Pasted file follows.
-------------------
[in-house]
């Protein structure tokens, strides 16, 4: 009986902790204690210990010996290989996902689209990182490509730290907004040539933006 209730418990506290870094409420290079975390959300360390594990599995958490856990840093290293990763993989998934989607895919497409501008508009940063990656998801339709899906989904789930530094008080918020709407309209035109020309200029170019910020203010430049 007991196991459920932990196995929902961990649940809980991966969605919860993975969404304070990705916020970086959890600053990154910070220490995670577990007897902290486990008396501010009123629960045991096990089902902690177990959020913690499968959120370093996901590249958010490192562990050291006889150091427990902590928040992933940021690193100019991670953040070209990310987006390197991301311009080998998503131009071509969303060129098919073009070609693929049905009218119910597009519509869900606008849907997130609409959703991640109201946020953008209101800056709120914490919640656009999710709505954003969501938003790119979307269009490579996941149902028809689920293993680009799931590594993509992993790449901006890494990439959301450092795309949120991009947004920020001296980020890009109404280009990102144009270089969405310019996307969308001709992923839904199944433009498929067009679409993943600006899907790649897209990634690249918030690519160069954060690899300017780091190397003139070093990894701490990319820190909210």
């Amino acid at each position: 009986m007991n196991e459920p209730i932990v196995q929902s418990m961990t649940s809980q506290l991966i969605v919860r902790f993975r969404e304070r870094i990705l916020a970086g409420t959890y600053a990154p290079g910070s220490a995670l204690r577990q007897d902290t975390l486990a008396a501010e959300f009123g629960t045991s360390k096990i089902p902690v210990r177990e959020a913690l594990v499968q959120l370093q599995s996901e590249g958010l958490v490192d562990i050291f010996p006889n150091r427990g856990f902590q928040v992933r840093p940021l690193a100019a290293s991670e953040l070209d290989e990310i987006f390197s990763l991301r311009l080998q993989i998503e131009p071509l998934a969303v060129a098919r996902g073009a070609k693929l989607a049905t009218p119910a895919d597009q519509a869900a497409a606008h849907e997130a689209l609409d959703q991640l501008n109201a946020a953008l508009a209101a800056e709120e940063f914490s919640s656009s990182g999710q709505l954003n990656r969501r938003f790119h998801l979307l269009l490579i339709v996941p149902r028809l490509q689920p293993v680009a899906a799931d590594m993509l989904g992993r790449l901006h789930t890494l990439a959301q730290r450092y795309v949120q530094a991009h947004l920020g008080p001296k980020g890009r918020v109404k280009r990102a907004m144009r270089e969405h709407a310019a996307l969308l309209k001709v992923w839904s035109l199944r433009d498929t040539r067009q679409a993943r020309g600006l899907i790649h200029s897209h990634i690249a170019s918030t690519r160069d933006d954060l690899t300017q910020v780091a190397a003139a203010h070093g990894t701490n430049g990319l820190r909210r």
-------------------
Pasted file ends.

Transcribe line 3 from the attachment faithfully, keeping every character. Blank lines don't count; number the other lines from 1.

């Amino acid at each position: 009986m007991n196991e459920p209730i932990v196995q929902s418990m961990t649940s809980q506290l991966i969605v919860r902790f993975r969404e304070r870094i990705l916020a970086g409420t959890y600053a990154p290079g910070s220490a995670l204690r577990q007897d902290t975390l486990a008396a501010e959300f009123g629960t045991s360390k096990i089902p902690v210990r177990e959020a913690l594990v499968q959120l370093q599995s996901e590249g958010l958490v490192d562990i050291f010996p006889n150091r427990g856990f902590q928040v992933r840093p940021l690193a100019a290293s991670e953040l070209d290989e990310i987006f390197s990763l991301r311009l080998q993989i998503e131009p071509l998934a969303v060129a098919r996902g073009a070609k693929l989607a049905t009218p119910a895919d597009q519509a869900a497409a606008h849907e997130a689209l609409d959703q991640l501008n109201a946020a953008l508009a209101a800056e709120e940063f914490s919640s656009s990182g999710q709505l954003n990656r969501r938003f790119h998801l979307l269009l490579i339709v996941p149902r028809l490509q689920p293993v680009a899906a799931d590594m993509l989904g992993r790449l901006h789930t890494l990439a959301q730290r450092y795309v949120q530094a991009h947004l920020g008080p001296k980020g890009r918020v109404k280009r990102a907004m144009r270089e969405h709407a310019a996307l969308l309209k001709v992923w839904s035109l199944r433009d498929t040539r067009q679409a993943r020309g600006l899907i790649h200029s897209h990634i690249a170019s918030t690519r160069d933006d954060l690899t300017q910020v780091a190397a003139a203010h070093g990894t701490n430049g990319l820190r909210r």